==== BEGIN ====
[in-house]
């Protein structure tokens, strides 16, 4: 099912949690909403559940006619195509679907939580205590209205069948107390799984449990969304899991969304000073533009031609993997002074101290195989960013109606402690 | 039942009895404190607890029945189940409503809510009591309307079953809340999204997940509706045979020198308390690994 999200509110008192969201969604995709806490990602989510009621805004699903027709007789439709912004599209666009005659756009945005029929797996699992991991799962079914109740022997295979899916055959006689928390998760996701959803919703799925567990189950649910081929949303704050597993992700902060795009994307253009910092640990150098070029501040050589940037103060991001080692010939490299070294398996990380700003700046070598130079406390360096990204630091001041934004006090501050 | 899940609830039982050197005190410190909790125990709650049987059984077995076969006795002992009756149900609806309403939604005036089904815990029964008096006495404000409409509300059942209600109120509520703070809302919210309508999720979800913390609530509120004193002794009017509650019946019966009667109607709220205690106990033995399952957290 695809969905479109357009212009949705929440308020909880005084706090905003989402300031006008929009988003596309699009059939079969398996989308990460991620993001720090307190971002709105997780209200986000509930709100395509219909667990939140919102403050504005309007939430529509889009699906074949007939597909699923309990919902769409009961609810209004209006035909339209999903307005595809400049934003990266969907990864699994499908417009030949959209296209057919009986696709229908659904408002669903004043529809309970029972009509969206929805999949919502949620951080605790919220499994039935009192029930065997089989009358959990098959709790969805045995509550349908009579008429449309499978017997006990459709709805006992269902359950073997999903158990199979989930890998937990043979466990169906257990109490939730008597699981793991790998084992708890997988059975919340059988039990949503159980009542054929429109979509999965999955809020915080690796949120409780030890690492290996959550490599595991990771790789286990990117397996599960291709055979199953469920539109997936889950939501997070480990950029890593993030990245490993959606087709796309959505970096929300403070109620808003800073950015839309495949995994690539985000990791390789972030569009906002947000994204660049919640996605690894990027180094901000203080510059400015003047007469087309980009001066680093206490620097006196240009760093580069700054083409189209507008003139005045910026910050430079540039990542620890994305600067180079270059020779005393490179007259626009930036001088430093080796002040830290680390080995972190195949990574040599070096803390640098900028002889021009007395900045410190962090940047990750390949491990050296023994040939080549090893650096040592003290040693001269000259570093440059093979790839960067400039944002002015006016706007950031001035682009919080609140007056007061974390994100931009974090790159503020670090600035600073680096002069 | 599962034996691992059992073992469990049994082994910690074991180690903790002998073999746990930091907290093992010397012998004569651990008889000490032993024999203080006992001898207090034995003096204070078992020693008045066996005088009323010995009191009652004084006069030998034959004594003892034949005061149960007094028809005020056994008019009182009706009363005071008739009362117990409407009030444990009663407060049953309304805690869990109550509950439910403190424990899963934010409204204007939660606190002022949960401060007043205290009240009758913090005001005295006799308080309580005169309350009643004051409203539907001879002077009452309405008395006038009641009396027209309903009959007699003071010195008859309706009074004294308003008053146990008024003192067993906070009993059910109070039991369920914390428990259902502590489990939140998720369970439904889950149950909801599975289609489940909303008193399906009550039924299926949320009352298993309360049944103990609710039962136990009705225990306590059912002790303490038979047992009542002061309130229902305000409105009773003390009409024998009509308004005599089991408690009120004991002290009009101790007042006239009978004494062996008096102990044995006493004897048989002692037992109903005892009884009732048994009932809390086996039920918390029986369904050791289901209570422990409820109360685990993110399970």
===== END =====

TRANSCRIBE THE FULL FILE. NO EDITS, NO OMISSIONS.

[in-house]
């Protein structure tokens, strides 16, 4: 099912949690909403559940006619195509679907939580205590209205069948107390799984449990969304899991969304000073533009031609993997002074101290195989960013109606402690 | 039942009895404190607890029945189940409503809510009591309307079953809340999204997940509706045979020198308390690994 999200509110008192969201969604995709806490990602989510009621805004699903027709007789439709912004599209666009005659756009945005029929797996699992991991799962079914109740022997295979899916055959006689928390998760996701959803919703799925567990189950649910081929949303704050597993992700902060795009994307253009910092640990150098070029501040050589940037103060991001080692010939490299070294398996990380700003700046070598130079406390360096990204630091001041934004006090501050 | 899940609830039982050197005190410190909790125990709650049987059984077995076969006795002992009756149900609806309403939604005036089904815990029964008096006495404000409409509300059942209600109120509520703070809302919210309508999720979800913390609530509120004193002794009017509650019946019966009667109607709220205690106990033995399952957290 695809969905479109357009212009949705929440308020909880005084706090905003989402300031006008929009988003596309699009059939079969398996989308990460991620993001720090307190971002709105997780209200986000509930709100395509219909667990939140919102403050504005309007939430529509889009699906074949007939597909699923309990919902769409009961609810209004209006035909339209999903307005595809400049934003990266969907990864699994499908417009030949959209296209057919009986696709229908659904408002669903004043529809309970029972009509969206929805999949919502949620951080605790919220499994039935009192029930065997089989009358959990098959709790969805045995509550349908009579008429449309499978017997006990459709709805006992269902359950073997999903158990199979989930890998937990043979466990169906257990109490939730008597699981793991790998084992708890997988059975919340059988039990949503159980009542054929429109979509999965999955809020915080690796949120409780030890690492290996959550490599595991990771790789286990990117397996599960291709055979199953469920539109997936889950939501997070480990950029890593993030990245490993959606087709796309959505970096929300403070109620808003800073950015839309495949995994690539985000990791390789972030569009906002947000994204660049919640996605690894990027180094901000203080510059400015003047007469087309980009001066680093206490620097006196240009760093580069700054083409189209507008003139005045910026910050430079540039990542620890994305600067180079270059020779005393490179007259626009930036001088430093080796002040830290680390080995972190195949990574040599070096803390640098900028002889021009007395900045410190962090940047990750390949491990050296023994040939080549090893650096040592003290040693001269000259570093440059093979790839960067400039944002002015006016706007950031001035682009919080609140007056007061974390994100931009974090790159503020670090600035600073680096002069 | 599962034996691992059992073992469990049994082994910690074991180690903790002998073999746990930091907290093992010397012998004569651990008889000490032993024999203080006992001898207090034995003096204070078992020693008045066996005088009323010995009191009652004084006069030998034959004594003892034949005061149960007094028809005020056994008019009182009706009363005071008739009362117990409407009030444990009663407060049953309304805690869990109550509950439910403190424990899963934010409204204007939660606190002022949960401060007043205290009240009758913090005001005295006799308080309580005169309350009643004051409203539907001879002077009452309405008395006038009641009396027209309903009959007699003071010195008859309706009074004294308003008053146990008024003192067993906070009993059910109070039991369920914390428990259902502590489990939140998720369970439904889950149950909801599975289609489940909303008193399906009550039924299926949320009352298993309360049944103990609710039962136990009705225990306590059912002790303490038979047992009542002061309130229902305000409105009773003390009409024998009509308004005599089991408690009120004991002290009009101790007042006239009978004494062996008096102990044995006493004897048989002692037992109903005892009884009732048994009932809390086996039920918390029986369904050791289901209570422990409820109360685990993110399970």